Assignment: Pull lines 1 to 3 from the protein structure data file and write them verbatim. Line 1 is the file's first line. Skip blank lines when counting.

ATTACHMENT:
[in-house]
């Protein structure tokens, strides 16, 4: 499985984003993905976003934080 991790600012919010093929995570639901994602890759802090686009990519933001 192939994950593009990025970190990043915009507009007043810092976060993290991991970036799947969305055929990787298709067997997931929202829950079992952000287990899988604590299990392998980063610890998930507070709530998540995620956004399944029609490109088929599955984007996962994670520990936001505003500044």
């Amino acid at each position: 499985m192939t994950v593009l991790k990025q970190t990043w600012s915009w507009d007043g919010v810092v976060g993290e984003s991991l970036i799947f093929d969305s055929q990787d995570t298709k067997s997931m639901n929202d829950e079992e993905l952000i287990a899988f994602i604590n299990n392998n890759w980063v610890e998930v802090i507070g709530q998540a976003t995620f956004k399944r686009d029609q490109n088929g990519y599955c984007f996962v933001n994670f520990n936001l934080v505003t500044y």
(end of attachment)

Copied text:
[in-house]
């Protein structure tokens, strides 16, 4: 499985984003993905976003934080 991790600012919010093929995570639901994602890759802090686009990519933001 192939994950593009990025970190990043915009507009007043810092976060993290991991970036799947969305055929990787298709067997997931929202829950079992952000287990899988604590299990392998980063610890998930507070709530998540995620956004399944029609490109088929599955984007996962994670520990936001505003500044």
């Amino acid at each position: 499985m192939t994950v593009l991790k990025q970190t990043w600012s915009w507009d007043g919010v810092v976060g993290e984003s991991l970036i799947f093929d969305s055929q990787d995570t298709k067997s997931m639901n929202d829950e079992e993905l952000i287990a899988f994602i604590n299990n392998n890759w980063v610890e998930v802090i507070g709530q998540a976003t995620f956004k399944r686009d029609q490109n088929g990519y599955c984007f996962v933001n994670f520990n936001l934080v505003t500044y």